Relieve Persistent Tooth Pain with Root Canal Treatment
Root canal treatment is also known as endodontics, and it treats problems of the soft pulp, or nerve tissue, inside the tooth. Root canals, while they get a bad rap for being painful procedures, are actually designed to relieve tooth pain and are no more unpleasant than getting a filling. How do you know if you need a root canal? If the pulp tissue of the tooth has become infected or inflamed, you may need root canal treatment.
You may feel pain in your tooth because that pulp tissue contains sensitive blood vessels, connective tissue and nerve cells. If you let the issue go, the pain may subside, then come back, then subside; however, the underlying infection is always there. If you do nothing, that bacteria can infect other systems in your body.
A natural tooth that undergoes root canal treatment and restoration can also prevent the need to remove the tooth later on. Other problems you can prevent with root canals include tooth shifting, the need for bridge work or dental implants, and bone loss.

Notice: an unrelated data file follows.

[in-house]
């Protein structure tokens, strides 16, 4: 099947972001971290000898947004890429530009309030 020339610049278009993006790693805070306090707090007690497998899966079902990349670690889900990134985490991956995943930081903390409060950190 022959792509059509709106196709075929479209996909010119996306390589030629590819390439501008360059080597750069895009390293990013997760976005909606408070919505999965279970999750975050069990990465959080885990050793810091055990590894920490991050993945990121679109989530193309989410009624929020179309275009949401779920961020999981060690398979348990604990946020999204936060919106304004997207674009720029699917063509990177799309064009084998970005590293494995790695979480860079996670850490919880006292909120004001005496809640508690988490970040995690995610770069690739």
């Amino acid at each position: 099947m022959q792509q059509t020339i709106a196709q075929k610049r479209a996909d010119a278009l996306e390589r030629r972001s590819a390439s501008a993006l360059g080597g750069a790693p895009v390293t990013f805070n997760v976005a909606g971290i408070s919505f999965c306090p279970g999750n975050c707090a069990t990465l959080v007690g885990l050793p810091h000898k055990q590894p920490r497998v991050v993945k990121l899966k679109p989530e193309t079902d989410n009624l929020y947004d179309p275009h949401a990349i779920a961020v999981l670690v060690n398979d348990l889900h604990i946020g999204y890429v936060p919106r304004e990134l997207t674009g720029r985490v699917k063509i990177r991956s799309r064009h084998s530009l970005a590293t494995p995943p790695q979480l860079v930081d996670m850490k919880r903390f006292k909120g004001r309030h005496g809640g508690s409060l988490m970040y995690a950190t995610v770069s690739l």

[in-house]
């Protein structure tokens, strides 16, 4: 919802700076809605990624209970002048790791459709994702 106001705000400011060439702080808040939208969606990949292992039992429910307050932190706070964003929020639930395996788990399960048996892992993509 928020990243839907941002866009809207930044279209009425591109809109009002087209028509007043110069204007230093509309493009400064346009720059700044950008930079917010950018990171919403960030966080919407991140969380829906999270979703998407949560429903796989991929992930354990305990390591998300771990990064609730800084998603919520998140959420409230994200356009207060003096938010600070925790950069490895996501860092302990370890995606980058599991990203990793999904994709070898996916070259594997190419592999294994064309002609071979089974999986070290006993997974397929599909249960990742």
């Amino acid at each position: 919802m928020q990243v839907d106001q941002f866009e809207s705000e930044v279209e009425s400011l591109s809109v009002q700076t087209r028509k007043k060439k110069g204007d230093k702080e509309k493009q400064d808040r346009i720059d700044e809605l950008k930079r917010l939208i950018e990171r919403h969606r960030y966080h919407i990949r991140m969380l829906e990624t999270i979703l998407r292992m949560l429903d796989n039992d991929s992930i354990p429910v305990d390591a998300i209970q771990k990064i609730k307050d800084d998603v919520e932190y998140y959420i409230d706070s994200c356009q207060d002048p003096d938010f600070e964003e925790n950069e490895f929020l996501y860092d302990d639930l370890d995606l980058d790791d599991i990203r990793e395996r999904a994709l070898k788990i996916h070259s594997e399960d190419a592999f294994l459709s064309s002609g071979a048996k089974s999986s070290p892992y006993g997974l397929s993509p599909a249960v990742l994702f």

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Constant pain, swelling, pressure and sensitivity in the gums are the main symptoms people experience. You may also feel a sharp pain when you bite down on hard foods such as apples, or you might feel sensitivity when eating hot or cold foods such as soup or ice cream. Get to a dentist immediately if these symptoms persist.
There are many reasons why you would need a root canal. One of those reasons is deep tooth decay. When untreated cavities are allowed to fester with bacteria, that bacteria can travel to the center of the tooth to infect the pulp tissue. Bacteria can also enter the pulp through a chipped or cracked tooth. In fact, any opening in the enamel can welcome bacteria in.
Another reason for root canals is via some kind of trauma, such as through a sports injury or car accident. It’s important to seek treatment right away so that the tooth can be saved. Another cause is actually dental work — a lot of it. For instance, when you have many fillings or restorations on the same tooth, you can do some lasting damage to the tooth that eventually requires a root canal.
What Happens During a Root Canal?
Root canals are very similar to cavity fillings, in that an anesthetic is given to keep pain at bay. The dentist will then make a small opening in the surface of the tooth, where the dead pulp tissue is removed, and the chamber and empty canals are cleaned out. Next, the tooth is filled and sealed.
When you head home, you may feel sensitivity or tenderness, but over-the-counter pain relievers can help with this. You will have to come back for another visit later on to get a crown placed on the tooth to further protect it.
If you suspect you need a root canal due to constant pain, swelling and sensitivity, please call Redwood Dental at (800) 462-2222 for your appointment.